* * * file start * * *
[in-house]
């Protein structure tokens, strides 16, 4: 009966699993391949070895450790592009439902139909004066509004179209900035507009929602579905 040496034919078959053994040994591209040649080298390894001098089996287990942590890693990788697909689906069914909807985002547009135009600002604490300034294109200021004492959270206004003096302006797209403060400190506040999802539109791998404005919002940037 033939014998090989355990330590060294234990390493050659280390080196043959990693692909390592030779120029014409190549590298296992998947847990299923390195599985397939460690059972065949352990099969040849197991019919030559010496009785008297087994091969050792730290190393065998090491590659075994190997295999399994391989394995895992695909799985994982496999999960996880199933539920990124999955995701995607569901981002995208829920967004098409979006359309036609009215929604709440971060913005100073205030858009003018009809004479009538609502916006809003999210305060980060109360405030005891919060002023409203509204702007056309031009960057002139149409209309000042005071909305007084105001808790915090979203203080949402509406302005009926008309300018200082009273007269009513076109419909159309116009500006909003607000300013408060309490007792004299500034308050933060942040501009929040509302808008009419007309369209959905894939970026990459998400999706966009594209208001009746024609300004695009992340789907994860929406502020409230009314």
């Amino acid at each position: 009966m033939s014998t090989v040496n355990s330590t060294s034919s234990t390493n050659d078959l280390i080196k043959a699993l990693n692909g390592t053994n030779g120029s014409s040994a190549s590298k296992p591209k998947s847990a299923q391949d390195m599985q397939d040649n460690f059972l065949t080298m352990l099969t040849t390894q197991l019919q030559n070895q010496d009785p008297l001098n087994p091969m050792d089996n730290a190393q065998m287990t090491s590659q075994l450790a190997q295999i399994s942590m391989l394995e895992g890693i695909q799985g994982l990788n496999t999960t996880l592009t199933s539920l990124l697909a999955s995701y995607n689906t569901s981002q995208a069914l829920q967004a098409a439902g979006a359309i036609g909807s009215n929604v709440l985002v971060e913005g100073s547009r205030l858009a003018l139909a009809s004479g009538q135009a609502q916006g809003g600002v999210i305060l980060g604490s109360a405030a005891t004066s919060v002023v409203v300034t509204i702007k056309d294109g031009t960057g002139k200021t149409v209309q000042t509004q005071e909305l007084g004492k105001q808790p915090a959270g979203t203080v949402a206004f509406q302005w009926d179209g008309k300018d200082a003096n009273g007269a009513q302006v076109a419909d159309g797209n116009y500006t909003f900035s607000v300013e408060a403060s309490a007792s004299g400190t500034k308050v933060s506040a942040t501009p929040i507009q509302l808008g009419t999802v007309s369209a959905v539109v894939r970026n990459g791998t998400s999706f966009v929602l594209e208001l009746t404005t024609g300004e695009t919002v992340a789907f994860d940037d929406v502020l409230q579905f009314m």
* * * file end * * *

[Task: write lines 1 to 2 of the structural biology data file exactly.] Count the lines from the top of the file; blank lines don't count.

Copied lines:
[in-house]
């Protein structure tokens, strides 16, 4: 009966699993391949070895450790592009439902139909004066509004179209900035507009929602579905 040496034919078959053994040994591209040649080298390894001098089996287990942590890693990788697909689906069914909807985002547009135009600002604490300034294109200021004492959270206004003096302006797209403060400190506040999802539109791998404005919002940037 033939014998090989355990330590060294234990390493050659280390080196043959990693692909390592030779120029014409190549590298296992998947847990299923390195599985397939460690059972065949352990099969040849197991019919030559010496009785008297087994091969050792730290190393065998090491590659075994190997295999399994391989394995895992695909799985994982496999999960996880199933539920990124999955995701995607569901981002995208829920967004098409979006359309036609009215929604709440971060913005100073205030858009003018009809004479009538609502916006809003999210305060980060109360405030005891919060002023409203509204702007056309031009960057002139149409209309000042005071909305007084105001808790915090979203203080949402509406302005009926008309300018200082009273007269009513076109419909159309116009500006909003607000300013408060309490007792004299500034308050933060942040501009929040509302808008009419007309369209959905894939970026990459998400999706966009594209208001009746024609300004695009992340789907994860929406502020409230009314």